ECOLOGY AND KINSHIP
Written by Tammy Langtry
Inspired from a 2016 project, Watermense/Water People, which explored the use of natural resources, and untold stories of individuals, communities and the networks of Johannesburg’s inner city water streams, Coetzee set to create a large scale indoor sculpture constructed from reclaimed wood.
Samantha (2017) stands at 3.2m high, constructed from wood in the form of parquet tiles, found shelves and desks which Coetzee has salvaged from regenerated buildings and from friends and connections. It is within this kind of communal practice that Coetzee develops her artistic practice, where geographical neighbours are potential allies and later friends to further sustainable partnerships based on ecological needs.
Samantha is one such neighbour. During a visit to the Ferndale stream in Johannesburg, Coetzee met Samantha Mamiled who lived nearby and would often hang out at the spruit with friends or wash in the stream. The ensuing conversation delved into ideas of reconnecting with nature within urban areas. Sitting at the contaminated water, a link to memories of her rural home and bathing in its streams, Samantha reminded Coetzee of the wasteful and negligent relationship we have with nature in these urban spaces.
These stories become threaded into the creation of Coetzee’s artworks – portraits of some of these individuals. Coetzee adds to this dialogue on the urgent water issues, providing a visible trace of these individuals who are concerned and directly connected to this natural resource and network. Through their storytelling, Coetzee respects their affinity to these resources, and unravels the complexities around the landscape and its resources, connecting what seems to be disparate fields; science and art. Here Coetzee presents these two fields as interconnected, neighbours within the field of inquiry.
“My work in sculpture and large scale intervention centres on the use of these art forms to emotionally engage collaborators, audiences, participants and the broader public with place; it aims to integrate science and art to inspire empathy for and engagement with nature.” Hannelie Coetzee
Samantha stands as a visible monument, a reminder of these reconnections, to the ability to revive ourselves where we live. The reclaimed wood and stone used as practical experimentations of how we may use these recycled materials with integrity, to reimagine our relationship with these materials and rebuild a healthier relationship with the environment.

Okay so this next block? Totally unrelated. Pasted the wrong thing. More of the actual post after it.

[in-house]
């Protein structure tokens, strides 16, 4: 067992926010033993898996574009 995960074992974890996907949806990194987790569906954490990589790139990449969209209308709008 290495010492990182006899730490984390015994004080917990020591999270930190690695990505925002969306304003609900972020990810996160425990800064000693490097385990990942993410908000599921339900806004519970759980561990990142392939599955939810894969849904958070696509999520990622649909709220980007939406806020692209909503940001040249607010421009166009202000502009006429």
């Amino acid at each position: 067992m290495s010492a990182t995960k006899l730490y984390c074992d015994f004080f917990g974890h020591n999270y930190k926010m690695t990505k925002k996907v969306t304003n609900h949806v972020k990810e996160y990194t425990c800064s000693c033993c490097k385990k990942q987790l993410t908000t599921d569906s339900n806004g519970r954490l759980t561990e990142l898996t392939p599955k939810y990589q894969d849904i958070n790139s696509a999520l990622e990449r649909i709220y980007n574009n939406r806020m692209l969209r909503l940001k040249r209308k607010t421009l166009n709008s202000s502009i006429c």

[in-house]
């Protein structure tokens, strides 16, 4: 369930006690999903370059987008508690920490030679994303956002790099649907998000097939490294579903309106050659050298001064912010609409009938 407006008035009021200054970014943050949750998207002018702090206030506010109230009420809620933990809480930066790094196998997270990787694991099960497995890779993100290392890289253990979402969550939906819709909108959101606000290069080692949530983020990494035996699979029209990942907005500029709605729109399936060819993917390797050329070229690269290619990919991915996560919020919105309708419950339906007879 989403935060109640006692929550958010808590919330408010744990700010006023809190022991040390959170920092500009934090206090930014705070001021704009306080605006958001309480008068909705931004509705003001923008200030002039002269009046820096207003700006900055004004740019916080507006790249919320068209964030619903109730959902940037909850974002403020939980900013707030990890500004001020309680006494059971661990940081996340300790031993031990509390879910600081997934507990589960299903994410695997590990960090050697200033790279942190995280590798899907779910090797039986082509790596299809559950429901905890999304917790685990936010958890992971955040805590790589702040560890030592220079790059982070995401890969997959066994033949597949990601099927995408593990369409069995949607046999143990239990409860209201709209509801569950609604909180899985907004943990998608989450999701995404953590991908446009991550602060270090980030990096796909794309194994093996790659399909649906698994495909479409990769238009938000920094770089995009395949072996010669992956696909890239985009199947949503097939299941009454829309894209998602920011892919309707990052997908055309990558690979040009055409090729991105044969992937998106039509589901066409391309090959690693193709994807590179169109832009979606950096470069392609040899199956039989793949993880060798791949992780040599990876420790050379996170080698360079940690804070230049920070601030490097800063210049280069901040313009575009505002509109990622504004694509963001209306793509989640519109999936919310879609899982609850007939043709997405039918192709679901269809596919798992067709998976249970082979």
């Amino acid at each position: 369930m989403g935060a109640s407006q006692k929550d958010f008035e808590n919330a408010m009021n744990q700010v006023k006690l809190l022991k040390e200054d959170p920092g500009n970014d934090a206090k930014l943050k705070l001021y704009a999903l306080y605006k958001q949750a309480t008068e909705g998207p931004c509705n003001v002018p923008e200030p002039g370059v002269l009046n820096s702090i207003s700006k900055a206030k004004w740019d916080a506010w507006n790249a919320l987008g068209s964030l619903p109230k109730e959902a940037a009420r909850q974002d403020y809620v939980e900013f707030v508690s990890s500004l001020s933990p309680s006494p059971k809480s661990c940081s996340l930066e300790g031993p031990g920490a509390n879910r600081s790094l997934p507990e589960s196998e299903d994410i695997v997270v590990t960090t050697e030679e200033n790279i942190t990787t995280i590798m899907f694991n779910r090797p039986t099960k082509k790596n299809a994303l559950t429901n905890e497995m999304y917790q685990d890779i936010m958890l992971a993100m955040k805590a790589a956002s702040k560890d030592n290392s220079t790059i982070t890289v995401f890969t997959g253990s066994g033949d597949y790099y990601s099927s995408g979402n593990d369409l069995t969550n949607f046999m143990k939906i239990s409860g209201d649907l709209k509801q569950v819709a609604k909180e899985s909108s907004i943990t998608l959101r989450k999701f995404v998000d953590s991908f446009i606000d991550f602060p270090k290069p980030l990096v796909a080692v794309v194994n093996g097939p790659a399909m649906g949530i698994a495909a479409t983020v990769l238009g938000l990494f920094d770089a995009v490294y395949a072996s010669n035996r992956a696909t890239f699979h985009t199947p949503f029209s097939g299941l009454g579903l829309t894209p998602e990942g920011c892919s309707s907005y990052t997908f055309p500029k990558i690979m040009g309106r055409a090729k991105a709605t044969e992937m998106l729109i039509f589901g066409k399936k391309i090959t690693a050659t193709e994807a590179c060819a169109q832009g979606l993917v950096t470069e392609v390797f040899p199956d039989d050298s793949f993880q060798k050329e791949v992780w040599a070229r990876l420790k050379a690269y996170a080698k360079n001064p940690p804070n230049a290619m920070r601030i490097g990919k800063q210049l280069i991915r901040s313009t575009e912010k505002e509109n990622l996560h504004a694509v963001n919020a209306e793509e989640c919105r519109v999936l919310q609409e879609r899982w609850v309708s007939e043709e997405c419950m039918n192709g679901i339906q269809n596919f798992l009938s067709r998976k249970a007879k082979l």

Expanding on Coetzee’s existing oeuvre of ecological interventions (Locust and Grasshopper presented at Nirox Gauteng (2017) and The Old Sow between the Trees at Wanas Sculpture park Sweden (2017)) these sculptures provide pockets of interaction engaging juxtapositions and synergies – inside/outside, environment with human interaction, human narratives/land narratives, ‘art for art’s sake’/ecological art.
Constructed from rejected wood in an urban landscape, Samantha (2017) incorporates gravity, paint, glue and screws, creating Coetzee’s first free standing indoor sculpture at this scale. Coetzee uses her unique pixilation process to abstract and form the figure through these slats of wood, creating a palimpsest, a layering of mediums, stories and materials. Each thick layer of material provides a revision to its predecessor, highlighting the relevance of ecological practices within the arts.
Natural resources are no longer a passive participant but a reactive and elusive material. Coetzee creates work as a form of ecological dialogue with the arts, conflating this geological time frame, into our human timeline, narrating the Anthropocene through material and ecological language.
Coetzee aims to urge viewers to rethink how mankind will live with limited natural resources well into the future. Her artworks become a vehicle outside and inside the gallery to expand this conversation around the de-romanticization of the urban landscape and the incorporation of integrity back into natural resources, highlighting the ever-present link between human, nature and land.
With an impressive track record of large scale interventions, sculptural works and live burns, Coetzee’s practice encourages networks and sustainable partnerships which further our understanding of the Anthropocene.
URBANWALK WITH THE ARTIST
At this year's FNB Joburg Art Fair, Hannelie Coetzee will host one of her urban-walks on 9 September 2017. This walk will commence at the Lizamore & Associates booth at the fair, where after guests will join the artist on a walk through the city. Guests will have the opportunity to engage with the artist and her public artworks that are scattered in and around the city.
Artist's field trip to water sources
12:00 Meet at the Lizamore & Associates booth (A08) for a brief walkabout with the artist
12:30 Guests will be shuttled to the Jukskei River at Victoria Yards (a new cultural precinct), at the site where the Jukskei daylights from underneath the concrete city
13:30 Stop for lunch in Maboneng (on own account). View Natalspruit canal and urban artworks
14:30 Visit to the artist's studio and have drinks with the artist
16:30 Own transport to complete trip
Costs: R300 per person.